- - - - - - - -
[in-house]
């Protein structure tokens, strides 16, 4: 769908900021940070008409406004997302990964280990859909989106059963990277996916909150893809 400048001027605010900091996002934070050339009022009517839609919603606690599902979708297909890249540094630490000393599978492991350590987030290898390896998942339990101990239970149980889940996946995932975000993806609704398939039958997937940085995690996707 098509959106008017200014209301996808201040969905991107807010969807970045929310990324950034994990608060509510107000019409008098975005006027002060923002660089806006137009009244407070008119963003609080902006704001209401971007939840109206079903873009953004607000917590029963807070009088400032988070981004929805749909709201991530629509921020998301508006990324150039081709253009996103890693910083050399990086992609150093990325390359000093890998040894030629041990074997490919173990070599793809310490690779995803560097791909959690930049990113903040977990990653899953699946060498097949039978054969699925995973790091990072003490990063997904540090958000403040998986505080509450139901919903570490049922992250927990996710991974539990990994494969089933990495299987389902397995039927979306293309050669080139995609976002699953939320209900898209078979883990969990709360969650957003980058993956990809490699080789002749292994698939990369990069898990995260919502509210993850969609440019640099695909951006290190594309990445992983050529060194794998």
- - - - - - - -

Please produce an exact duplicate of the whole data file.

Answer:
[in-house]
């Protein structure tokens, strides 16, 4: 769908900021940070008409406004997302990964280990859909989106059963990277996916909150893809 400048001027605010900091996002934070050339009022009517839609919603606690599902979708297909890249540094630490000393599978492991350590987030290898390896998942339990101990239970149980889940996946995932975000993806609704398939039958997937940085995690996707 098509959106008017200014209301996808201040969905991107807010969807970045929310990324950034994990608060509510107000019409008098975005006027002060923002660089806006137009009244407070008119963003609080902006704001209401971007939840109206079903873009953004607000917590029963807070009088400032988070981004929805749909709201991530629509921020998301508006990324150039081709253009996103890693910083050399990086992609150093990325390359000093890998040894030629041990074997490919173990070599793809310490690779995803560097791909959690930049990113903040977990990653899953699946060498097949039978054969699925995973790091990072003490990063997904540090958000403040998986505080509450139901919903570490049922992250927990996710991974539990990994494969089933990495299987389902397995039927979306293309050669080139995609976002699953939320209900898209078979883990969990709360969650957003980058993956990809490699080789002749292994698939990369990069898990995260919502509210993850969609440019640099695909951006290190594309990445992983050529060194794998």